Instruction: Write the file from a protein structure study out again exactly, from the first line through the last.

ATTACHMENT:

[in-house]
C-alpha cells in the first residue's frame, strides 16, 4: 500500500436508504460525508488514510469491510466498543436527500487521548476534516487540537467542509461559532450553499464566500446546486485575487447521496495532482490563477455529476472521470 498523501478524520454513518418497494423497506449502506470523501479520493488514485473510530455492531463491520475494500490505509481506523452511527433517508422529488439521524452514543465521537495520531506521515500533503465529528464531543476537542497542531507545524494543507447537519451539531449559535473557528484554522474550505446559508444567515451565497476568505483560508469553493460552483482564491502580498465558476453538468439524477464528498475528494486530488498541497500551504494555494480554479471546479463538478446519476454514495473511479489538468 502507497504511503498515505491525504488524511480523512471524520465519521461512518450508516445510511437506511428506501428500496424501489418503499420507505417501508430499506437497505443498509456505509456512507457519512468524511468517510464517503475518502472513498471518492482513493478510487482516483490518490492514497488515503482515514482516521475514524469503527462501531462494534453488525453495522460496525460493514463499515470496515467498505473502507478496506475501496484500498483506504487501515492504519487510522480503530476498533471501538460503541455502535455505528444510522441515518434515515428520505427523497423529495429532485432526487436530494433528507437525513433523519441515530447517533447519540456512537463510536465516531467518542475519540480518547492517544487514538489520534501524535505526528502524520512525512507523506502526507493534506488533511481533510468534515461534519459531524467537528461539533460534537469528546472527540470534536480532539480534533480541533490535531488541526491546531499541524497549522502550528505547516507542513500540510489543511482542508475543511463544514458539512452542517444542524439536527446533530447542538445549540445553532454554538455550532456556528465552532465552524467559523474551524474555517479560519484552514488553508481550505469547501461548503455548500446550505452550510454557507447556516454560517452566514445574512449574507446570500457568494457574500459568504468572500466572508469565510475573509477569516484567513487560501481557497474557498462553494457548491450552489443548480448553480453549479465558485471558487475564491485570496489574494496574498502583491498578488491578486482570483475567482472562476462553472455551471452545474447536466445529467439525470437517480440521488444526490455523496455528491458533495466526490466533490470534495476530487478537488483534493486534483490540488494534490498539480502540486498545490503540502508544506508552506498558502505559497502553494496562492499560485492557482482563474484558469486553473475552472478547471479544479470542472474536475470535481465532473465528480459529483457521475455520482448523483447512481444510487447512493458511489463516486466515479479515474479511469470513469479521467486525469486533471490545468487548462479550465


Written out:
[in-house]
C-alpha cells in the first residue's frame, strides 16, 4: 500500500436508504460525508488514510469491510466498543436527500487521548476534516487540537467542509461559532450553499464566500446546486485575487447521496495532482490563477455529476472521470 498523501478524520454513518418497494423497506449502506470523501479520493488514485473510530455492531463491520475494500490505509481506523452511527433517508422529488439521524452514543465521537495520531506521515500533503465529528464531543476537542497542531507545524494543507447537519451539531449559535473557528484554522474550505446559508444567515451565497476568505483560508469553493460552483482564491502580498465558476453538468439524477464528498475528494486530488498541497500551504494555494480554479471546479463538478446519476454514495473511479489538468 502507497504511503498515505491525504488524511480523512471524520465519521461512518450508516445510511437506511428506501428500496424501489418503499420507505417501508430499506437497505443498509456505509456512507457519512468524511468517510464517503475518502472513498471518492482513493478510487482516483490518490492514497488515503482515514482516521475514524469503527462501531462494534453488525453495522460496525460493514463499515470496515467498505473502507478496506475501496484500498483506504487501515492504519487510522480503530476498533471501538460503541455502535455505528444510522441515518434515515428520505427523497423529495429532485432526487436530494433528507437525513433523519441515530447517533447519540456512537463510536465516531467518542475519540480518547492517544487514538489520534501524535505526528502524520512525512507523506502526507493534506488533511481533510468534515461534519459531524467537528461539533460534537469528546472527540470534536480532539480534533480541533490535531488541526491546531499541524497549522502550528505547516507542513500540510489543511482542508475543511463544514458539512452542517444542524439536527446533530447542538445549540445553532454554538455550532456556528465552532465552524467559523474551524474555517479560519484552514488553508481550505469547501461548503455548500446550505452550510454557507447556516454560517452566514445574512449574507446570500457568494457574500459568504468572500466572508469565510475573509477569516484567513487560501481557497474557498462553494457548491450552489443548480448553480453549479465558485471558487475564491485570496489574494496574498502583491498578488491578486482570483475567482472562476462553472455551471452545474447536466445529467439525470437517480440521488444526490455523496455528491458533495466526490466533490470534495476530487478537488483534493486534483490540488494534490498539480502540486498545490503540502508544506508552506498558502505559497502553494496562492499560485492557482482563474484558469486553473475552472478547471479544479470542472474536475470535481465532473465528480459529483457521475455520482448523483447512481444510487447512493458511489463516486466515479479515474479511469470513469479521467486525469486533471490545468487548462479550465